10 Years Singer Jesse Hasek Discusses Being Raised in the Church, His Unlikely Career (INTERVIEW)
The "Cutting Like Knives" tour features support from The Red Jumpsuit Apparatus and The Last Place You Look. For this run, 10 Years features guest bassist Ryan Collier of the prog-rock band Fair to Midland, temporarily replacing Lewis Cosby, who is taking time off to prepare for the birth of his first child.
Noisecreep had the recent pleasure of speaking with 10 Years vocalist Jesse Hasek and got some background on his upbringing and musical evolution.
The response to Minus the Machine has been stellar, not the critical acclaim is why you do this.
Definitely. I think that it's one of those things, that I try to be an artist and not always strive for the mainstream. It's a longer road traveled but your work has more substance. We're not good at completely trying to cross over. We can play the game a bit, but we love to challenge ourselves and we really did that this time out.
The sound seems like a bit of a departure for the band.
It's different but not too radical, it shouldn't not freak out old 10 Years fans. Every album is different enough and I think our fans get something from all of them. But as a band we wanted to challenge ourselves to do something different and we think we did that.
What inspired you as a singer growing up?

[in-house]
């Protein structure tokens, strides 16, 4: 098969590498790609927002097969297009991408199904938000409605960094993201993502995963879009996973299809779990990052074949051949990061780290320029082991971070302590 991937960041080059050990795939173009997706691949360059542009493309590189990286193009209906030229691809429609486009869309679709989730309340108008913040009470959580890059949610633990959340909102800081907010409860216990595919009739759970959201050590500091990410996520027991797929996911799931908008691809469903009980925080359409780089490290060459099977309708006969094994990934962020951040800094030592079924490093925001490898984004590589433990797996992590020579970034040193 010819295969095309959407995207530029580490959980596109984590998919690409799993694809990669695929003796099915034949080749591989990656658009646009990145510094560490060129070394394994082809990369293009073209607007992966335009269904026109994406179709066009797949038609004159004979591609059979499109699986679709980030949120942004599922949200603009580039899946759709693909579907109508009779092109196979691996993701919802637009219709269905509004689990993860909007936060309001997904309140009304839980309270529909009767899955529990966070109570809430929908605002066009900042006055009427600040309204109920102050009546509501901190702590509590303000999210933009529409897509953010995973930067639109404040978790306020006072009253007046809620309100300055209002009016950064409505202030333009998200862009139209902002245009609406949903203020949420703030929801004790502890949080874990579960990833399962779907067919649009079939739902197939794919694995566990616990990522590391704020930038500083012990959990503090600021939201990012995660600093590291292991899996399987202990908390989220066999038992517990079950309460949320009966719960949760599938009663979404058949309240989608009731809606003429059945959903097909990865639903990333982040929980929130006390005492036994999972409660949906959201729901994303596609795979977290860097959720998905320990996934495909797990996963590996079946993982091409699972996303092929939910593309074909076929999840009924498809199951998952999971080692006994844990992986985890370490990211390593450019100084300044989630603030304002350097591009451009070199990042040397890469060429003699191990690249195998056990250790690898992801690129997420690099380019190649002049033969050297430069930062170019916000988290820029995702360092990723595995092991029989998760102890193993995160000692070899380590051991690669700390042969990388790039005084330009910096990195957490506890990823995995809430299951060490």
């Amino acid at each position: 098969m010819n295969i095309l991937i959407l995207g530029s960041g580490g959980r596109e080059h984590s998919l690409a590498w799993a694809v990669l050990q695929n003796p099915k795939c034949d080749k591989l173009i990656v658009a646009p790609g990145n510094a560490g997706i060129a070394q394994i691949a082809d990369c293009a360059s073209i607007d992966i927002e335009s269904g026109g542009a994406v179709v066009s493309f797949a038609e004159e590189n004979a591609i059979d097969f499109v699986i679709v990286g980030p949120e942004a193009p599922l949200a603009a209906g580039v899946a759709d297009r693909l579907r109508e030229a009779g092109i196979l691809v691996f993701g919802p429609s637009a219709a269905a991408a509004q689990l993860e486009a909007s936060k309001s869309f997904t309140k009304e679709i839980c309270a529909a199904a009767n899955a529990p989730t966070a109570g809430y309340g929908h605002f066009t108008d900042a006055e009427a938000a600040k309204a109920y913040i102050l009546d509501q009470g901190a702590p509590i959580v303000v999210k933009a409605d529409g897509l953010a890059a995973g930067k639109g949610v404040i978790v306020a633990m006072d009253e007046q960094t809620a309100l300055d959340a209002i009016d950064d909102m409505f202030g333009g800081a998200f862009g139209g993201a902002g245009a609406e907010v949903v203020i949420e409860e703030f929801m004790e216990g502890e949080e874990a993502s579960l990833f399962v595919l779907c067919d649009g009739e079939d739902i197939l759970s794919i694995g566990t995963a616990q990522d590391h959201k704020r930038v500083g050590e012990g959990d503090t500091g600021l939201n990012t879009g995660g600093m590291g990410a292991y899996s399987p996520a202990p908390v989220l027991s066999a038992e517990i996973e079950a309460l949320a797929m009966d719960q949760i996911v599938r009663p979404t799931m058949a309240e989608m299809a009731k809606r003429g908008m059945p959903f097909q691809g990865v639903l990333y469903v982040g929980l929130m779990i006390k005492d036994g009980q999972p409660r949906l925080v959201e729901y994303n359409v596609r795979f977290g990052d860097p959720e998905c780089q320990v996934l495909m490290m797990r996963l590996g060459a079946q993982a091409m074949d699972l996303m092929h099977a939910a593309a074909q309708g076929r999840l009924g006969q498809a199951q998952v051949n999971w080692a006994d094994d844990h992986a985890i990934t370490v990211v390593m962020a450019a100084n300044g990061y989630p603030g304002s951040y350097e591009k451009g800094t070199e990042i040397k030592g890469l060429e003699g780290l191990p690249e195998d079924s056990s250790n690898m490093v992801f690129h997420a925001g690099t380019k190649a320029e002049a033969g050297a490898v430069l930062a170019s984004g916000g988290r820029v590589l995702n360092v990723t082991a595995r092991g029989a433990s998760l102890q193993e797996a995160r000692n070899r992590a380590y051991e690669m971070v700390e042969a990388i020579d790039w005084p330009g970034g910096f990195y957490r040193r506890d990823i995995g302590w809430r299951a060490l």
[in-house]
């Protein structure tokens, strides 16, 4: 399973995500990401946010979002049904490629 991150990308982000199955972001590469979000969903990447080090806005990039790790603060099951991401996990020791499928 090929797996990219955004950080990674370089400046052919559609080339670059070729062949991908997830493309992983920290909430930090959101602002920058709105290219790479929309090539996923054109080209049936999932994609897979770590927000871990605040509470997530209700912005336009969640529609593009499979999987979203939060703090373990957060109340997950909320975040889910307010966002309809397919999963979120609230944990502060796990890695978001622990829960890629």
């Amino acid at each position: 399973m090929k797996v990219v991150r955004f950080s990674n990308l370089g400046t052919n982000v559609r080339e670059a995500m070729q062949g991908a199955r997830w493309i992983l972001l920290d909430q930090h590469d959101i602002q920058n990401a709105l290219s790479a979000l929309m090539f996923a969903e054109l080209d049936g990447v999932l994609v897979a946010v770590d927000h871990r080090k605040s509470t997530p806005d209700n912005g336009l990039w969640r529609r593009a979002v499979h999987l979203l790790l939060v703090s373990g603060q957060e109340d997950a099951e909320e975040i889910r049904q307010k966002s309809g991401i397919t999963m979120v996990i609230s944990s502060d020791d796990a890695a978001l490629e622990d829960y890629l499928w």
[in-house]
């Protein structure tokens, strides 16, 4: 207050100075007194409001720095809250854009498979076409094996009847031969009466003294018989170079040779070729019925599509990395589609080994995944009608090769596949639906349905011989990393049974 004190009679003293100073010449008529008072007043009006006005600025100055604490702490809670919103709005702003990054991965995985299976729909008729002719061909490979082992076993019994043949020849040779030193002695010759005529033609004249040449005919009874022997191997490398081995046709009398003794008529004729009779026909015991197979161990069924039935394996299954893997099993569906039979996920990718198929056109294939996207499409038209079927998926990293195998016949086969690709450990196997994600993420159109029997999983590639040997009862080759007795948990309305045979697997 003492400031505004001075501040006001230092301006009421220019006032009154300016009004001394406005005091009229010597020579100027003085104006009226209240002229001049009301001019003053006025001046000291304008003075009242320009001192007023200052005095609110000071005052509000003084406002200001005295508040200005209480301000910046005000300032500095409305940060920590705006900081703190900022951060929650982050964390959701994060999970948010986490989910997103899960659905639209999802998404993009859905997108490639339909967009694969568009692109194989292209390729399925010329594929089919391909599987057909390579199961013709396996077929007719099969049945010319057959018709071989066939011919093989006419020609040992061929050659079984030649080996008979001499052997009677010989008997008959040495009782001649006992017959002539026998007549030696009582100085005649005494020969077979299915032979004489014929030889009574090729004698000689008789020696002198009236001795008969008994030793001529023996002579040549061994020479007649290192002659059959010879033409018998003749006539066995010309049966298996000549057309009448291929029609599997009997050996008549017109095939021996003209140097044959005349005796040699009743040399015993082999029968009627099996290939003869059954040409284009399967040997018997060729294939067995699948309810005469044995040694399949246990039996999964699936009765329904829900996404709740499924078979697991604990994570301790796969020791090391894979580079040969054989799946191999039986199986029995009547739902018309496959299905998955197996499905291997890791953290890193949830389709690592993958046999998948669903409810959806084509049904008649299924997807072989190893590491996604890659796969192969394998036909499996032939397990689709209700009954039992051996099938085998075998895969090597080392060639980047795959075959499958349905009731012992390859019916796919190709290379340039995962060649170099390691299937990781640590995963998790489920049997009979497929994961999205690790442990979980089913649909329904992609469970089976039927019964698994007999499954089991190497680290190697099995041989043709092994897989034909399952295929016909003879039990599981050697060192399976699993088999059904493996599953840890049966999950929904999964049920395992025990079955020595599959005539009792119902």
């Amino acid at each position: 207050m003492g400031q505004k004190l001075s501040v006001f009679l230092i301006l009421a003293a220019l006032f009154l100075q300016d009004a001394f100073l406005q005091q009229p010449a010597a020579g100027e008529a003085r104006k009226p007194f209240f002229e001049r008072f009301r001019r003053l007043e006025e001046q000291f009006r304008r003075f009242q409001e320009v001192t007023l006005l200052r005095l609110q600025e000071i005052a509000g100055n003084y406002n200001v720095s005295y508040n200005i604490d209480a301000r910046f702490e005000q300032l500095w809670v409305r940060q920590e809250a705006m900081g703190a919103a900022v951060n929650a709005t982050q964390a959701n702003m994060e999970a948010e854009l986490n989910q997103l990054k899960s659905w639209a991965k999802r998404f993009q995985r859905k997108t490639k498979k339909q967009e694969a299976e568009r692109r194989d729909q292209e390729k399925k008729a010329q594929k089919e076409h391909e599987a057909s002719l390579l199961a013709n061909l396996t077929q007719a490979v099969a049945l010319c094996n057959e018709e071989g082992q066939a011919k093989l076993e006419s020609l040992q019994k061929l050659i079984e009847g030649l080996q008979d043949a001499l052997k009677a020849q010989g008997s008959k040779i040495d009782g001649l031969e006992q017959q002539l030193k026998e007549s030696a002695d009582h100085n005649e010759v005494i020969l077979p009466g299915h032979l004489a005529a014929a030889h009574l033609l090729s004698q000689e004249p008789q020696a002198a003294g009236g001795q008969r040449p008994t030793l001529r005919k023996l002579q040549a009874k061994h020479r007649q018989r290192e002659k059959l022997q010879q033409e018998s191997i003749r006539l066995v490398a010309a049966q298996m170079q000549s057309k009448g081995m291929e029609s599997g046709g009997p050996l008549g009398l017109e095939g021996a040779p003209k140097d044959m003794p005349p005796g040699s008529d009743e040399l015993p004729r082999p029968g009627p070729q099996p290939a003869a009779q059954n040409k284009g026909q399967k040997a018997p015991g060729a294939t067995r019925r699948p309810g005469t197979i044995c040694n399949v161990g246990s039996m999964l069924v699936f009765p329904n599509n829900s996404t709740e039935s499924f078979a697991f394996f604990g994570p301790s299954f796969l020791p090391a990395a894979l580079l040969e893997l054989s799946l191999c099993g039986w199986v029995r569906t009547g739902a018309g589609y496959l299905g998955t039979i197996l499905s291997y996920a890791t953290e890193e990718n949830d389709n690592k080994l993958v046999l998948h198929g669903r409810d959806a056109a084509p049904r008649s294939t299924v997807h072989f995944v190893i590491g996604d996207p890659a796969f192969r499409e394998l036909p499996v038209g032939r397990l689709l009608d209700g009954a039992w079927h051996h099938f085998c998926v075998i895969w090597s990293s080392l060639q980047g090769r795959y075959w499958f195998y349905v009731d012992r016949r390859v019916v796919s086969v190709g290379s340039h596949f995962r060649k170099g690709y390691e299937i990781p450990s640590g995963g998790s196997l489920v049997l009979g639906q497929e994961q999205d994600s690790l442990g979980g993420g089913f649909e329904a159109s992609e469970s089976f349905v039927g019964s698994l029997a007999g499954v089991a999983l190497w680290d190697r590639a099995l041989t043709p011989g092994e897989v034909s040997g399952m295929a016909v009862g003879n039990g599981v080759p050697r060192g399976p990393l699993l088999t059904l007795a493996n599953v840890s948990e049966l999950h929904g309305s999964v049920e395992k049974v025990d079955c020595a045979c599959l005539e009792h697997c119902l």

I grew up in church, and they always tried to stick me in the choir so I was always around melodies and stuff growing up. Some of the first albums for me were Alice and Chains, Nirvana and the first Tool record. Those are the ones that did it for me. I had an older sister. She'd go through different things and got me turned on to a lot of cool music I probably would not have found otherwise.
Was there a first show that inspired you?
Being a front man happened much later for me. I was going to college for art and had never thought about being a front man in band, so it happened when I was like 20. As a kid I'd go to underground punk clubs and the energy in there taught me a lot about what I do today. We still thrive in a club environment because of the energy and closeness and intensity.
Is there any advice you give young singers today?
I always run into kids that have questions. Before the internet you just tried to be as pro as you could and try to write good music – but today the Internet is like the X factor. There's lots of networking that can be done and that is important, but I tell kids to always pay most attention to the music. Don't ever skimp on the recording – that's what matters most. And have fun.
Minus the Machine is out now and available on iTunes and Amazon.
10 Years tour dates: